‘An engine failure in cruise is a non event in the 400 because you lose altitude but can legally just keep flying. A cruise engine failure could be pretty big problem in the triple7 because you are generally required to land “as soon as possible.” On polar routes especially, the divert bases are not always very attractive, crappy runways with not much support after landing, COLD could be an actual problem.

‘777 at United had electronic checklists for emergencies, 400 was still using paper checklists. The 777 electronic checklists were VERY good, used correctly (and it was hard not to) they insured completion, proper actions, and proper configurations, especially compared to paper checklists or (sorry [in every sense of the word]) Airbus electronic checklists, for me this might have been the best thing about the 777 although I seldom had to use any of them.

‘777 had more advanced comms, very minor but made crossings a little easier. 777 screens are a generation newer, better integrated and much more capable. 400 screens are functional but limited, slight increase in workload mostly in cruise.

‘For all the pilots with pitifully low self esteem and quite a few of the ones with high self esteem the 400 had a lot of steam. It was unique because it looked different than any other airplane because of the hump. It also made it somewhat more elegant looking compared to all the other airliners. Even now all the twin engine planes look pretty much the same, (small aside and slightly dated, the 787 is a very very elegant twin engine airplane!) 747 was one of a kind for design. Timeless!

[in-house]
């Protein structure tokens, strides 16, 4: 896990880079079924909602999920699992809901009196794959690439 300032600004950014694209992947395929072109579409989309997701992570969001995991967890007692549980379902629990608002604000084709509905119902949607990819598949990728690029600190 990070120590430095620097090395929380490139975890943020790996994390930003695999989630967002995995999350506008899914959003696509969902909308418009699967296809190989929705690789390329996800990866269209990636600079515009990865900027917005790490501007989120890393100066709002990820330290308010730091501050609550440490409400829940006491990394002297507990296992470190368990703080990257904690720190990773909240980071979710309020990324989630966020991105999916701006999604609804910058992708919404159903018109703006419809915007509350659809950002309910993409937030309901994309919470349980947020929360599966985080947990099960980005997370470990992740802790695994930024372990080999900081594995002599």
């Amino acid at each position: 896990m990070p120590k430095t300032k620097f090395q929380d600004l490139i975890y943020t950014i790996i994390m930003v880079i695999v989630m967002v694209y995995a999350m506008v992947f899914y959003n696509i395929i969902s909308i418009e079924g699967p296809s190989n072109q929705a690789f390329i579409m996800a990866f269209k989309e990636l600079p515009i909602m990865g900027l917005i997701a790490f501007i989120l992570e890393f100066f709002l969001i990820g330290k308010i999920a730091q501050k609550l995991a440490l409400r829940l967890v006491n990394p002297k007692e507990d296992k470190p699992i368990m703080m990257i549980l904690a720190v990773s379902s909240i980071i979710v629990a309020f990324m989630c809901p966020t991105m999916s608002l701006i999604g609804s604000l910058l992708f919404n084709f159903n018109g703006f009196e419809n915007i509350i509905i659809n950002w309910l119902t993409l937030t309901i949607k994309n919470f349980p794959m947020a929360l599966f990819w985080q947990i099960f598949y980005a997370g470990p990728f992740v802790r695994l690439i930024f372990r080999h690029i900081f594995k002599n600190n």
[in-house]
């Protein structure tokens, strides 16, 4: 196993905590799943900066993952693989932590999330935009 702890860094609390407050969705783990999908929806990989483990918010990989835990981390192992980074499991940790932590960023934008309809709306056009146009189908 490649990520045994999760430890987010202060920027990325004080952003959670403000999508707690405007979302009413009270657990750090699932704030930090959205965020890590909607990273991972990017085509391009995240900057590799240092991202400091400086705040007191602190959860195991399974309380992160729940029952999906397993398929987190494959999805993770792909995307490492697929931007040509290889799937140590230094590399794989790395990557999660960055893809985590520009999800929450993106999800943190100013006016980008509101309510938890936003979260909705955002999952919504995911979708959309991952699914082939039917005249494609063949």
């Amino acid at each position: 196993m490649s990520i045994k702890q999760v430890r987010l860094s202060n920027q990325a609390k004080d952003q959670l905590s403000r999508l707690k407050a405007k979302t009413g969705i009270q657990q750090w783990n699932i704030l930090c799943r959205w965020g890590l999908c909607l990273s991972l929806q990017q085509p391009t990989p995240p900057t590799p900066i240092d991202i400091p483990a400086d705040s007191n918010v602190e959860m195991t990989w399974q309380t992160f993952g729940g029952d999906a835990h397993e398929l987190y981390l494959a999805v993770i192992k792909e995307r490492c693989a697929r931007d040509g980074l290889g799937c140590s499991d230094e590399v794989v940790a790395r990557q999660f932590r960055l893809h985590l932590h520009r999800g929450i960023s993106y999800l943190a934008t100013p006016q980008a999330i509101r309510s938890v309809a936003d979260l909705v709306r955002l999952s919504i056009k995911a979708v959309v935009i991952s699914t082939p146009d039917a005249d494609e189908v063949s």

EVERYBODY knows a Boeing 747

‘Put up any 2 engine airliner and almost no one can tell you what airplane it is, EVERYBODY knows a 747. It was bigger, faster, had more engines, hauled more people, had bigger first class and business class, more crew, a stairwell to the SECOND floor, was better known, more recognizable. To the outside, and even inside, world the only thing the 400 wasn’t was newer. Everyone loved it and the more people flew on it (especially crews) the better they liked it.

‘It sort of reflected American culture in the 1970–2000s, bigger is better, and biggest is best. If I asked my neighbor what a 747 looked like he could probably draw it on a napkin, 4 engines and a hump. On the other hand I’m not sure if most people could even tell you how many engines a 777 has.

‘There was a reason the 400 was/is called the “queen of the skies.” Its iconic, and a pretty good conversation starter to tell people you’ve flown it. In a bar I’d rather be a 747 guy. If there’s a right stuff pyramid on the airlines the 747 is at the top (apologies A380).

‘Now for some of the really stupid stuff only an airline pilot would normally think about. While lots of people especially aviation enthusiasts are out there wondering which airplane is better or more interesting, flight characteristic, engines, lights buttons, fly by wire, screens, blah blah blah, many pilots are actually thinking about more important issues…Bunks (or crew rest facilities) of course!

Boeing 777 Vs Boeing 747: bunks

‘The 400 cockpit area was huge and tall. Sitting up there you really felt like king of the world. At United the 400 bunks (pilot rest area) were in a room behind the cockpit seats but still inside the cockpit door. People could change into pajamas or sweats in the bunk rooms didn’t have to worry about passengers seeing you running around. The actual bunk space and bunks were pretty big. You had to get a flight attendant to guard the door to come out and go to the bathroom but otherwise it was great. 777 cockpits by comparison are small maybe 1/3 the size of 400, room for pilots but not much else. United 777s had different crew rest ideas at at various times. The bunk room was just behind but outside cockpit and was tiny by comparison.